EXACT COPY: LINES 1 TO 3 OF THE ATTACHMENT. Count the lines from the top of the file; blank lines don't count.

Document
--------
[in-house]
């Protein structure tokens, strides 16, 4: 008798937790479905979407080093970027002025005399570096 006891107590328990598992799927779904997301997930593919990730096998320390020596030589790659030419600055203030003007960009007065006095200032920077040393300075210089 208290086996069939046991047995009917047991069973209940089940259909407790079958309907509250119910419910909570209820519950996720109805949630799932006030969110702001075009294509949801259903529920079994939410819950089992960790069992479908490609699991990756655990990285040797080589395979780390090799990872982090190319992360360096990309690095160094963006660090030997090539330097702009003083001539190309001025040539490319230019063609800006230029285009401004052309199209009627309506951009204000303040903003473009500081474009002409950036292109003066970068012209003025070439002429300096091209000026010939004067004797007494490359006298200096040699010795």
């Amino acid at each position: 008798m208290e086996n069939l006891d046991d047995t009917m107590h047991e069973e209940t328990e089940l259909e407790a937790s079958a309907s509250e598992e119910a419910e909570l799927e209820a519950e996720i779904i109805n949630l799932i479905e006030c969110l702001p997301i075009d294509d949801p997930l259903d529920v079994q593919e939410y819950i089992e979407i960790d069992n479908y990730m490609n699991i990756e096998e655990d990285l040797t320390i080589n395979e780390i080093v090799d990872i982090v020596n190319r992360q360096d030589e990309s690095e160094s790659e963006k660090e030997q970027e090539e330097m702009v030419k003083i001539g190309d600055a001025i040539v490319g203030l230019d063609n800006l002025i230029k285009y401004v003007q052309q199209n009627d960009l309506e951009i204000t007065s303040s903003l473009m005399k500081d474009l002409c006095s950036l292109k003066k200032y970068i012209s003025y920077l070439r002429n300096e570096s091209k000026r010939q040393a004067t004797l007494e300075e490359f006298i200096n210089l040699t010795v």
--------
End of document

[in-house]
């Protein structure tokens, strides 16, 4: 008798937790479905979407080093970027002025005399570096 006891107590328990598992799927779904997301997930593919990730096998320390020596030589790659030419600055203030003007960009007065006095200032920077040393300075210089 208290086996069939046991047995009917047991069973209940089940259909407790079958309907509250119910419910909570209820519950996720109805949630799932006030969110702001075009294509949801259903529920079994939410819950089992960790069992479908490609699991990756655990990285040797080589395979780390090799990872982090190319992360360096990309690095160094963006660090030997090539330097702009003083001539190309001025040539490319230019063609800006230029285009401004052309199209009627309506951009204000303040903003473009500081474009002409950036292109003066970068012209003025070439002429300096091209000026010939004067004797007494490359006298200096040699010795």
């Amino acid at each position: 008798m208290e086996n069939l006891d046991d047995t009917m107590h047991e069973e209940t328990e089940l259909e407790a937790s079958a309907s509250e598992e119910a419910e909570l799927e209820a519950e996720i779904i109805n949630l799932i479905e006030c969110l702001p997301i075009d294509d949801p997930l259903d529920v079994q593919e939410y819950i089992e979407i960790d069992n479908y990730m490609n699991i990756e096998e655990d990285l040797t320390i080589n395979e780390i080093v090799d990872i982090v020596n190319r992360q360096d030589e990309s690095e160094s790659e963006k660090e030997q970027e090539e330097m702009v030419k003083i001539g190309d600055a001025i040539v490319g203030l230019d063609n800006l002025i230029k285009y401004v003007q052309q199209n009627d960009l309506e951009i204000t007065s303040s903003l473009m005399k500081d474009l002409c006095s950036l292109k003066k200032y970068i012209s003025y920077l070439r002429n300096e570096s091209k000026r010939q040393a004067t004797l007494e300075e490359f006298i200096n210089l040699t010795v």